The Navy next month will send one of its two medical ships on a goodwill mission to Southeast Asia.
Sponsored by U.S. Pacific Fleet, the USNS Mercy will be joined by a Japanese landing ship tank carrying a complete medical team, helicopters and Japanese humanitarian volunteers during stops in the Philippines and Vietnam.
“This mission is about engagement,” said Navy Capt. James Morgan, the mission’s commander.
Costing about $20 million, the mission will consist of about 1,000 military personnel from all four services who will embark on a four-month deployment to Indonesia, the Philippines, Vietnam and Cambodia.
Representatives from the State Department, the U.S. Agency for International Development, the National Oceanic and Atmospheric Administration, and the Justice Department also will participate.
“Pacific Partnership has become a demonstrable example of the ‘whole of government’ approach to American policy in the Pacific … working with host and partner nations to build partnerships and capacity to ensure that the international community is better prepared to synchronize and function together as a coordinated force when disaster strikes,” the Navy said in a statement announcing the mission.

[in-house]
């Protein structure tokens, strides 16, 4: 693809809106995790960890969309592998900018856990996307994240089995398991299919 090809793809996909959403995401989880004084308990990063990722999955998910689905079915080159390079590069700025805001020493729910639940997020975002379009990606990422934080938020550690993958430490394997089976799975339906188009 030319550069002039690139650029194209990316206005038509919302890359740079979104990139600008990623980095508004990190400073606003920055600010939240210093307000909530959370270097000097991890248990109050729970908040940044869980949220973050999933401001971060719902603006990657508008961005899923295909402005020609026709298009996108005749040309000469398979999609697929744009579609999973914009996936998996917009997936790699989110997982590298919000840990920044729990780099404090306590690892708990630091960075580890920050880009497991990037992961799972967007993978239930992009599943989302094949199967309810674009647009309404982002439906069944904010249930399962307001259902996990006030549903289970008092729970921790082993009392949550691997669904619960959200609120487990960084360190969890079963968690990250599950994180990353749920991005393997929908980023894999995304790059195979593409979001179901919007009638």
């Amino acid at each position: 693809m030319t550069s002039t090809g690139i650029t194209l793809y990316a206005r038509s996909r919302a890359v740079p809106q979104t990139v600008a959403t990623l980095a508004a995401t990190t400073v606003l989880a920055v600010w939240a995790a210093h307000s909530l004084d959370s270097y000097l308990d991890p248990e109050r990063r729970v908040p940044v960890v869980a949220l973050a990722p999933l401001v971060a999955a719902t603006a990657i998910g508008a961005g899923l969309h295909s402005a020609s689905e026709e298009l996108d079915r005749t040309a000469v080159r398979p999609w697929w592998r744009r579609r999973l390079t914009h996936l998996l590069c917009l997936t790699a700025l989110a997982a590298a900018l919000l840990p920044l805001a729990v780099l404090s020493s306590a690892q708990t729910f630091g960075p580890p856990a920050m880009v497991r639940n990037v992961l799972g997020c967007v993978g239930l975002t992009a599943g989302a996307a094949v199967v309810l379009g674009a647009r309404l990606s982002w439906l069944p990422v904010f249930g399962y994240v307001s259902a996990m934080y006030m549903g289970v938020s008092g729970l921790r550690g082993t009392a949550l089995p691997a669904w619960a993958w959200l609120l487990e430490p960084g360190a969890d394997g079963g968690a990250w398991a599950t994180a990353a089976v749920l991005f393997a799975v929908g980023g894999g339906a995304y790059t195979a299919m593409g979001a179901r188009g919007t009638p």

Capt. Morgan said social media outreach will be a top priority on the mission.
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Kristina Wong is a national security reporter for The Washington Times, covering defense, foreign policy and intelligence affairs. She can be reached at email@example.com.
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